2. Does anyone here use AngularJS? If so, why?
  3. Don't forget to pad your plaintext with (pseudo-)random bytes before encryption, otherwise you're just doing a fancy Caesar cipher!!
  4. Don't forget that a tennis ball spins in the air and this causes an acceleration on top of gravitational acceleration -- they call this the Magnus effect.   The closest I found to a solution was to fire a bunch of balls in an array fashion and used the ball that hits closest to the desired location. Gradient descent was going to be my next method, but I lost interest.
  5. The asymmetry in figure 11 is due to different black hole masses, as seen in formula 1 on the first page: increasing the Mi mass shifts the corresponding contribution to f towards larger ri, which in this physical model corresponds to more massive black holes having larger event horizon boundaries. Render examples with less extreme M1/M2 ratios to understand better     Sounds good. Thanks for taking the time to reply :)   I figured out that it is a generalization of Cassini ovals where the torus in question is lopsided like with a ring cyclide.   Check the paper again... I uploaded a new version.
  6. I'm working on a paper that describes black hole mergers. Most of the figures resemble Cassini ovals, except for the last figure... do you know of a way to make one of the ovals larger than the other?   The paper is at http://vixra.org/abs/1701.0614   Thanks for any help that you can provide.
  7. Have you checked out Jos Stam's Stable Fluids and Real-Time Fluid Dynamics for Games? There is a C code, including an advect function (in solver.c): http://www.dgp.toronto.edu/people/stam/reality/Research/zip/CDROM_GDC03.zip
  8. I scored a copy of Final Fantasy XV! Totally unexpected. I'm in shock.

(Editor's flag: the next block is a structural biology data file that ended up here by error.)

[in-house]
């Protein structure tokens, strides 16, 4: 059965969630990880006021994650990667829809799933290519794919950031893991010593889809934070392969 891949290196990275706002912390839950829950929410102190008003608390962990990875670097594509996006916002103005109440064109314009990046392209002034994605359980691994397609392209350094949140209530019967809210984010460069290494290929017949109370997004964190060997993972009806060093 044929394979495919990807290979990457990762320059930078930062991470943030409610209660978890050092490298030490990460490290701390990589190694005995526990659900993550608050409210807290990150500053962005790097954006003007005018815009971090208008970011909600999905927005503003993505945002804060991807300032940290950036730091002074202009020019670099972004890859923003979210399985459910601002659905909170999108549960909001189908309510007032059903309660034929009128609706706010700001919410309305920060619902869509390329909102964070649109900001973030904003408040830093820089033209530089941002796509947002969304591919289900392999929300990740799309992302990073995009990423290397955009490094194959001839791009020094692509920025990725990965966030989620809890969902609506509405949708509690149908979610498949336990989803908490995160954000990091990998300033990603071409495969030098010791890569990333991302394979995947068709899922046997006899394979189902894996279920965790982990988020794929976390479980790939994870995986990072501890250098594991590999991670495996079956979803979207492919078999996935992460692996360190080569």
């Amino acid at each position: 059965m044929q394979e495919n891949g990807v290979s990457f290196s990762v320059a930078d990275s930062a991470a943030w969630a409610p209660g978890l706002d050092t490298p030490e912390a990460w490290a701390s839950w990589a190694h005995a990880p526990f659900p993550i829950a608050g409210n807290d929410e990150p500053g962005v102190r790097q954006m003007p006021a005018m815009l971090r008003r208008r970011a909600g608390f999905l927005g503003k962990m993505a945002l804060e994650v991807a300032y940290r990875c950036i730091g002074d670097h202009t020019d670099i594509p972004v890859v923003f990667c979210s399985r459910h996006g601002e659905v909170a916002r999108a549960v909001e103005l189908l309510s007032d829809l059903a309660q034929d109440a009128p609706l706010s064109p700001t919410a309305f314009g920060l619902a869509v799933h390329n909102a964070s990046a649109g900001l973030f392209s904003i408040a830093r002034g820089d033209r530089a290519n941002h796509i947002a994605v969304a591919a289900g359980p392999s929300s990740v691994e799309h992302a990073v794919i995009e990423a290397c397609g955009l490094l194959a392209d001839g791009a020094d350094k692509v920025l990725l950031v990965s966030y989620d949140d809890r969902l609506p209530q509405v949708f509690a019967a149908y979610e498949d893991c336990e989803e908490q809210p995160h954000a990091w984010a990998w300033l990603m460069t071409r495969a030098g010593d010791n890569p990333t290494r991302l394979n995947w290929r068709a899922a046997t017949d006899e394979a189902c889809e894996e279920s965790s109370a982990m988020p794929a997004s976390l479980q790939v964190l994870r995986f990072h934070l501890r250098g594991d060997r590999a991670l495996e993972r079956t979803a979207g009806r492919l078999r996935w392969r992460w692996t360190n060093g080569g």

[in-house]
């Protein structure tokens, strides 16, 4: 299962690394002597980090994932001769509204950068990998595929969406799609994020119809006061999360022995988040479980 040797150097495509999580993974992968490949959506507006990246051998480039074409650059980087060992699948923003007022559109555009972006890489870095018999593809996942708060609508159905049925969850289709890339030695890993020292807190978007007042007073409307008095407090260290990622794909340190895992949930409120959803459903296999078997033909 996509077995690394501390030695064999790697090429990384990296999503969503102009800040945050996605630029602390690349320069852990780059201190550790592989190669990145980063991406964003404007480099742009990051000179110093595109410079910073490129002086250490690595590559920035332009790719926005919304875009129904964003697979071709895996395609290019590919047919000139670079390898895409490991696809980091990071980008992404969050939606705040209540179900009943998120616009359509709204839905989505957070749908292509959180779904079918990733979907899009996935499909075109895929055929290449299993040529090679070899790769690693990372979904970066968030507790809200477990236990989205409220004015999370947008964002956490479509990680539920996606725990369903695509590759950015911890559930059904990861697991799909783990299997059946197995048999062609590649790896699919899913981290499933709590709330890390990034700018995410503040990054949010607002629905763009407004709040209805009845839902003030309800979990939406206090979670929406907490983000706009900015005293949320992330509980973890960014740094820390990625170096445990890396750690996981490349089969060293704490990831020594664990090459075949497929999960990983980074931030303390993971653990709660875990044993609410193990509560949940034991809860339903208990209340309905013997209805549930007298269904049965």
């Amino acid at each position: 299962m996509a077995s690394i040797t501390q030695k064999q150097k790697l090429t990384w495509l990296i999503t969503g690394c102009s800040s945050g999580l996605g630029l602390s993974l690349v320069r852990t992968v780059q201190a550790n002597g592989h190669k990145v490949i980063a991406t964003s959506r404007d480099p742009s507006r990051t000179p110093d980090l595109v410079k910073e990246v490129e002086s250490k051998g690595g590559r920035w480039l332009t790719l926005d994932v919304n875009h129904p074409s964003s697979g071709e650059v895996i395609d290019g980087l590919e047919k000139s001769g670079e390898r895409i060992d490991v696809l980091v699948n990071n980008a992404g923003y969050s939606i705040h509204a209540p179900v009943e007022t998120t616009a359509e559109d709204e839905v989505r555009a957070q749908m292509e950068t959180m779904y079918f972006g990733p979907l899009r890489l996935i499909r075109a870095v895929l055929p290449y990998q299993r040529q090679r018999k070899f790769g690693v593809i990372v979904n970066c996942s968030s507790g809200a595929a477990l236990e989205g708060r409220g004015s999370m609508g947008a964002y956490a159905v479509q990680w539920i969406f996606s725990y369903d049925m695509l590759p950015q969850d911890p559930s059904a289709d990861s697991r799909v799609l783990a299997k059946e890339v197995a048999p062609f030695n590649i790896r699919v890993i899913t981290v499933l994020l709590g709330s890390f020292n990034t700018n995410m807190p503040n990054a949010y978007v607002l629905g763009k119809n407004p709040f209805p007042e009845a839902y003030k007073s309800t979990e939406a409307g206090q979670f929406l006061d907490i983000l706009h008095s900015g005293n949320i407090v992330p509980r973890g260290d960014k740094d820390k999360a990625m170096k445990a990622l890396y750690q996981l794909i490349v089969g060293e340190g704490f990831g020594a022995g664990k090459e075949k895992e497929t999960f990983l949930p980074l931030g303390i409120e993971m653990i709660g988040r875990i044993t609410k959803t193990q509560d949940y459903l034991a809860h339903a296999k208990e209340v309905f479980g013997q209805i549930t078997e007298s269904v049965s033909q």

9. Technically you're sending data. Information is only a property of the data.
  10. Just pass your arguments as a reference to a vector<string> or vector<int> or whatever you're passing in. One function. If you need to know how to convert strings to ints, use an istringstream. Let me know if you run into trouble.   Use the command g++ filename.cpp -std=c++14 -stdlib=libc++ on Mac OS X. #include <vector> #include <string> #include <iostream> using namespace std;   void parse_vars(const vector<string> &vars) {     for(const string var : vars) cout << var << endl; }   int main(int argc, char **argv) {     vector<string> vars;          for(int i = 0; i < argc; i++)         vars.push_back(argv[i]);       parse_vars(vars);       return 0; }
  11. One issue discussed putting a TCP/IP interface into a coffee maker, decades before the Internet of Things.
  12. Dr. Dobbs is great.
  13. In main.cpp, replace idle_func with the following code. This implements drag: void idle_func(void) {     custom_math::vector_3 grav_dir = sun_pos - mercury_pos;     custom_math::vector_3 drag_dir = -mercury_vel;          float distance = grav_dir.length();       grav_dir.normalize();     custom_math::vector_3 accel = grav_dir*(G*sun_mass/pow(distance, 2.0));          drag_dir.normalize();     accel = accel + drag_dir*(G*sun_mass/pow(distance, 2.1));          float dt = 10000;       mercury_vel = mercury_vel + accel*dt;     mercury_pos = mercury_pos + mercury_vel*dt;          positions.push_back(mercury_pos);          glutPostRedisplay(); }
  14. Because it's six files altogether.   Edit: I uploaded the files to GitHub.   https://github.com/sjhalayka/Orbit
  15. It says "This upload failed"